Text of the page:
One would think that, if someone were to appear at the domicile of a down-trodden slave to inform him that the end of his bondage is near and he would soon be a free man, his immediate reaction would be joy – overwhelming joy. Instead, when Moshe Rabbeinu informed Klal Yisrael that Pharaoh would no longer be their Master, they seemed impatient and not really interested in hearing his message of liberation. The Torah explains that they were victims of kotzer ruach, which Sforno interprets as: l’hisbonein, to comprehend, think it over; in short, they were plagued with an inability…

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וימתו הצפרדעים מן הבתים מן החצרת ומן השדת... ויסר הערב מפרעה מעבדיו ומעמו לא נשאר אחד

The frogs died from the houses, from the courtyards, and from the field… He removed the swarm of wild beasts from Pharaoh, from his servants, and from his people – not one remained. (8:9,27)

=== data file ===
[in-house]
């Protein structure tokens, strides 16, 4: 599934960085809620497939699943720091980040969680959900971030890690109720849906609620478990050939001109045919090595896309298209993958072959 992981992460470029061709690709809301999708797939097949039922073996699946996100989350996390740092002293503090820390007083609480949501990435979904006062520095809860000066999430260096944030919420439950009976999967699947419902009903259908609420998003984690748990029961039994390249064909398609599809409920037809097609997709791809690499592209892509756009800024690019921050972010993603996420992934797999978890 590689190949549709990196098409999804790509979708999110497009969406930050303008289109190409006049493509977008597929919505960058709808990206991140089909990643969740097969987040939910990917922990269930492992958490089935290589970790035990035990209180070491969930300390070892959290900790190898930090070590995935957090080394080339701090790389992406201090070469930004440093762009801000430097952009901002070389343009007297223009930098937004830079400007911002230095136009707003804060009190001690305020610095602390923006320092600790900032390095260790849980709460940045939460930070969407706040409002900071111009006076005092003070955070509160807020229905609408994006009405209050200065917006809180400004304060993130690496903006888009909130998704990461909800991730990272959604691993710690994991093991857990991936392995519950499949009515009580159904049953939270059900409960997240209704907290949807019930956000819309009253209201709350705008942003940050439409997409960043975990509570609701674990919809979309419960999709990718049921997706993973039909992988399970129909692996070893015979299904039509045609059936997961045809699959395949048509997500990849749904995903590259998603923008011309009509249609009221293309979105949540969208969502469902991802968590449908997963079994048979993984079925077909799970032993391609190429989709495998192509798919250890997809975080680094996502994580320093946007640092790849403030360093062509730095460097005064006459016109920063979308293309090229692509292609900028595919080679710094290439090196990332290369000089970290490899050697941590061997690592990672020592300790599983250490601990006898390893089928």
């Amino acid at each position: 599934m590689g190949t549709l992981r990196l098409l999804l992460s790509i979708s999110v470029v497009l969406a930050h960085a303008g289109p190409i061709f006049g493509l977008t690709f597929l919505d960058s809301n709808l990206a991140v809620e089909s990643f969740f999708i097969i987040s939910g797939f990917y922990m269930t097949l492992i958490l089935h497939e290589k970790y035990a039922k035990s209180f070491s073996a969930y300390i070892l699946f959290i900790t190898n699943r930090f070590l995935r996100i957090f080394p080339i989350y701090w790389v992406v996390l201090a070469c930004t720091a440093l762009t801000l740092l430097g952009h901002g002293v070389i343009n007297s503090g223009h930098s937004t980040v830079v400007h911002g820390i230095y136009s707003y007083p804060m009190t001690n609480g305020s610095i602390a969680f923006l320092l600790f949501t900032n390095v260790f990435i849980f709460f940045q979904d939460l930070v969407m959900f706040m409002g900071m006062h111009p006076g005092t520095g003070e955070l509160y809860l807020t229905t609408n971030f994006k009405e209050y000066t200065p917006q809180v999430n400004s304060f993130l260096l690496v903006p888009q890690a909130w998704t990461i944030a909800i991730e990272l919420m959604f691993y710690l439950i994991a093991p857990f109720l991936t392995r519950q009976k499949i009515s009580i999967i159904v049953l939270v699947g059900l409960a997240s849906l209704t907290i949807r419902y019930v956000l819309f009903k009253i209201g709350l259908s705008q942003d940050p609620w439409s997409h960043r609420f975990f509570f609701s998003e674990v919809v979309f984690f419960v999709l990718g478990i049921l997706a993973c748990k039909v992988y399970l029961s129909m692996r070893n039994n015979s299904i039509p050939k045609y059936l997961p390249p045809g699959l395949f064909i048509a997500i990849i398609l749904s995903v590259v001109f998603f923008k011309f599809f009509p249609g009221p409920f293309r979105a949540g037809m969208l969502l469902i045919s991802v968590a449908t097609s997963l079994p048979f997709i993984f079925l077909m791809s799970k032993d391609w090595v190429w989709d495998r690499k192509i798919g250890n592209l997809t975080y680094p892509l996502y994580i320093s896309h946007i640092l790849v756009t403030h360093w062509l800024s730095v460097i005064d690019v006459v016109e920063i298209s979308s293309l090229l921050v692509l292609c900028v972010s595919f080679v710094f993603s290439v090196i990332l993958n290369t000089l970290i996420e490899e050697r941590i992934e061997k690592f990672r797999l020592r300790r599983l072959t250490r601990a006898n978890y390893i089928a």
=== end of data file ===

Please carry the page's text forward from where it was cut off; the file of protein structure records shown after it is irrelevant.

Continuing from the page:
The frogs (most of them) died. The arov, wild beasts, and arbeh, locust, did not. Kli Yakar explains that Hashem sought to teach that one who gives himself up for Kiddush Hashem, to sanctify Hashem’s Name, will be saved. Thus, those frogs that climbed into the burning hot ovens belonging to the Egyptians – lived. The other frogs, who did not enter the ovens, but rather “chose” to invade the country, the fields, the homes – died. The ones that risked death for the glory of Hashem were spared; the others were not. It was this lesson that Chananyah, Mishael…

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אמר אל אהרן קח מטך ונטה ידך על מימי מצרים

Say to Aharon, “Take your staff and stretch out your hand over the waters of Egypt.” (7:19)